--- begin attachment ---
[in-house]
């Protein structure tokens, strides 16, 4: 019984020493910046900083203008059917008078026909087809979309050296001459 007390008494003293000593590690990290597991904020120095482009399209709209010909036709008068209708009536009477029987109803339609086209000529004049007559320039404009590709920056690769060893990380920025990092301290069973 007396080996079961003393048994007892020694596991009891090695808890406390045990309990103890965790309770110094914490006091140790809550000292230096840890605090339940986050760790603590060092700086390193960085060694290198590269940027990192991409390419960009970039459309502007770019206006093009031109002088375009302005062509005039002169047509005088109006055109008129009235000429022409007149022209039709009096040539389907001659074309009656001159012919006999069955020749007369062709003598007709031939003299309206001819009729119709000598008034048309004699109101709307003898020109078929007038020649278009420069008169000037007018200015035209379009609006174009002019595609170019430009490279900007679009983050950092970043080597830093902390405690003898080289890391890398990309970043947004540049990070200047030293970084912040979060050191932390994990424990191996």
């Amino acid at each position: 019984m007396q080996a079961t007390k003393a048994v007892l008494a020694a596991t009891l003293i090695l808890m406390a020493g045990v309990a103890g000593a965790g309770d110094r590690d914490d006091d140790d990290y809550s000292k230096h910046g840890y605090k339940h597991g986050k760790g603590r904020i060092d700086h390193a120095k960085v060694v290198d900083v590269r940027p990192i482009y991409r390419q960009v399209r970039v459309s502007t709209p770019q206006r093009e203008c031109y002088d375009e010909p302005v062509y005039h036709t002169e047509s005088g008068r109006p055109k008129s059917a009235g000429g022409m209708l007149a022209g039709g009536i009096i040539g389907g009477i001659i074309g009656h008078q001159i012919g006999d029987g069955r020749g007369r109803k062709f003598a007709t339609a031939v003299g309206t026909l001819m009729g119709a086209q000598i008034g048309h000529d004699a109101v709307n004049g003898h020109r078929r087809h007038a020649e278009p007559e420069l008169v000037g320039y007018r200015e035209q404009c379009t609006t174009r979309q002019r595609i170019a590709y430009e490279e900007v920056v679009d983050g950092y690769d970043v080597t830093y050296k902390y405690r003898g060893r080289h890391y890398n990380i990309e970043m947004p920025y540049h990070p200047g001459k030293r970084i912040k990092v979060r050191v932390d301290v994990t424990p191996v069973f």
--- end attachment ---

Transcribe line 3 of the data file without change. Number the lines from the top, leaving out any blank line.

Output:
């Amino acid at each position: 019984m007396q080996a079961t007390k003393a048994v007892l008494a020694a596991t009891l003293i090695l808890m406390a020493g045990v309990a103890g000593a965790g309770d110094r590690d914490d006091d140790d990290y809550s000292k230096h910046g840890y605090k339940h597991g986050k760790g603590r904020i060092d700086h390193a120095k960085v060694v290198d900083v590269r940027p990192i482009y991409r390419q960009v399209r970039v459309s502007t709209p770019q206006r093009e203008c031109y002088d375009e010909p302005v062509y005039h036709t002169e047509s005088g008068r109006p055109k008129s059917a009235g000429g022409m209708l007149a022209g039709g009536i009096i040539g389907g009477i001659i074309g009656h008078q001159i012919g006999d029987g069955r020749g007369r109803k062709f003598a007709t339609a031939v003299g309206t026909l001819m009729g119709a086209q000598i008034g048309h000529d004699a109101v709307n004049g003898h020109r078929r087809h007038a020649e278009p007559e420069l008169v000037g320039y007018r200015e035209q404009c379009t609006t174009r979309q002019r595609i170019a590709y430009e490279e900007v920056v679009d983050g950092y690769d970043v080597t830093y050296k902390y405690r003898g060893r080289h890391y890398n990380i990309e970043m947004p920025y540049h990070p200047g001459k030293r970084i912040k990092v979060r050191v932390d301290v994990t424990p191996v069973f």